In order to eliminate the effect of fluorescence, the polynomial baseline correction (degree of polynomial: 9, tolerance of difference between iterations: 0.001, the maximum number of iterations: 100) was performed. Polynomial fitting was selected due to its straightforward and convenient nature for baseline correction. It requires minimal information input and yields optimal fitting results. A unique polynomial curve was customized to fit below each spectrum to remove the background, as shown in Figure 2b. The baseline was subsequently subtracted from each spectrum. The removal of the high-intensity background led to a low signal-to-noise ratio because the Raman signal was weakened after the baseline substation. Thereby, the corresponding Raman imaging was strongly affected by the random noise after the baseline correction. Moreover, the resulting Raman images showed blurry boundaries between cells and the background, as shown in Figure 2a.
To separate the Raman signals that reflected the biomolecules’ content changes from the random noise in the spectra dataset, the PCA reconstruction process was applied to the pre-processed dataset. The PCs that caused the primary variances were identified to reconstruct the Raman spectra. The PC loadings of the first 20 PCs are shown in Figure S2. The first 17 PCs contained the information associated with the Raman bands of the mammalian cells’ signature biomolecules listed in Table 1. The rest of the PCs consisted of random noise. Moreover, the PC scree plot of the first 20 PCs presented the variance explained by the first few PCs, as shown in Figure S3. The elbow point of the scree plot was at the 17th PC, and the first 17 PCs explained the majority of the variance. Thereby, the first 17 PCs were selected to reconstruct the Raman dataset. As shown in Figure 2, the reconstructed spectra showed clear signature bands of nucleic acids (749 cm 1 ), proteins (1003 cm 1 ), and lipids (1451 cm 1 ), respectively. The spectra constructed based on the PCs that mainly contained the random noise were labeled as noise (Figure 2b). In contrast, the constructed noise spectra showed no sign of Raman bands. As shown in Figure 2, the dominant Raman band of the blue spectrum collected at Spot 1 was the nucleic acid signature band at 749 cm 1 , while the protein band at 1003 cm 1 was weak. The green spectrum at Spot 2 showed the dominant peak of proteins at 1003 cm 1 , while the nucleic acid band at 749 cm 1 was weak and difficult to identify. The red spectra collected from Spot 3 showed the clear lipid signature band at 1451 cm 1 ; the same lipid band can also be identified at spectra collected from Spot 1 (blue) and Spot 2 (green). The corresponding univariate Raman images after PCA denoising are shown in Figure 2a. The random noise in the background was filtered out based on the Raman bands’ threshold intensities. The reconstructed Raman images showed clear boundaries between Raman cells and the background, and the distribution of the biomolecules can be identified. The tumor cells can be classified into three predominant morphologies: elongated morphology, round morphology, and a mixture of both. The different mythologies allow the cancer cells to invade into various microenvironments [52]. The merged Raman image of nucleic acids, proteins, and lipids showed the morphology of the cells and the chemical images of these molecules. As shown in Figure 2a, the cell at the lower right is an elongated cancer cell, while the cell at the upper left is a cell between a round and elongated morphology. The typical optical images, baseline-corrected Raman images, and PCA-reconstructed Raman images based on protein signature peak intensity at 1003 cm 1 of both cancer cells (B16F10) and non-cancer cells (C2C12) are shown in Figure S4.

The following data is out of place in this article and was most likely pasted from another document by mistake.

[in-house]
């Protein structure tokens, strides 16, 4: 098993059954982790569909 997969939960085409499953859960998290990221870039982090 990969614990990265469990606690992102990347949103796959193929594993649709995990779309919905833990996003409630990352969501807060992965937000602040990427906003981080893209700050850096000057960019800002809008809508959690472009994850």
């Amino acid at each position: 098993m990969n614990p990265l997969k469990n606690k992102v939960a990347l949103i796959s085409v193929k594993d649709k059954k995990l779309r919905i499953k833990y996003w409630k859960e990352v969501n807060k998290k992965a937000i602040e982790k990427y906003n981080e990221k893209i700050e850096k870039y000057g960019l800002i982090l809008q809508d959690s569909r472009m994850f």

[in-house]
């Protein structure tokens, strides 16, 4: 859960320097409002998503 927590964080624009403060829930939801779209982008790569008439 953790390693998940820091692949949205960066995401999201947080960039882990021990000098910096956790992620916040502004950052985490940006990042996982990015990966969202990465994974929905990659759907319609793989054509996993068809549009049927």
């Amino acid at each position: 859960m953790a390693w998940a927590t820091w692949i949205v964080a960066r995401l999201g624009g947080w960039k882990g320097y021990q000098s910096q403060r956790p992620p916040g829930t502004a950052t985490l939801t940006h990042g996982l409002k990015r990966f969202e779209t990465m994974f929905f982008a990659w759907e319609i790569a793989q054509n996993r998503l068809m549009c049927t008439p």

3.3. Comparison of PCA with Traditional Denoising Algorithms

The PCA denoising result is compared with two commonly used denoising algorithms for the Raman dataset, kernel smoothing [53] and Savitzky–Golay differentiation [54].